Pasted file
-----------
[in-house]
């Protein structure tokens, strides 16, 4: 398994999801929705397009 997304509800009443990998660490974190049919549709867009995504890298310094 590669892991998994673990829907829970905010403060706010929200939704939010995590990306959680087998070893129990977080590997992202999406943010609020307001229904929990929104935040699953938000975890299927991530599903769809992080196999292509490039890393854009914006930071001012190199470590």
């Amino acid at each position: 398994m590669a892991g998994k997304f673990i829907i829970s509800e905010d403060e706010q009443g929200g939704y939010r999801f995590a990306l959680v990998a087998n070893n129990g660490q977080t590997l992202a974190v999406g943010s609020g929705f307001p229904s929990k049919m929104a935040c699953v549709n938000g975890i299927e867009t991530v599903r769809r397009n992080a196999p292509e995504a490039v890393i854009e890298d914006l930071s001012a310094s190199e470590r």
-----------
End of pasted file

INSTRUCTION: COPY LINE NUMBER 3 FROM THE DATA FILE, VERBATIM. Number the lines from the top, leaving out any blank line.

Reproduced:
């Amino acid at each position: 398994m590669a892991g998994k997304f673990i829907i829970s509800e905010d403060e706010q009443g929200g939704y939010r999801f995590a990306l959680v990998a087998n070893n129990g660490q977080t590997l992202a974190v999406g943010s609020g929705f307001p229904s929990k049919m929104a935040c699953v549709n938000g975890i299927e867009t991530v599903r769809r397009n992080a196999p292509e995504a490039v890393i854009e890298d914006l930071s001012a310094s190199e470590r």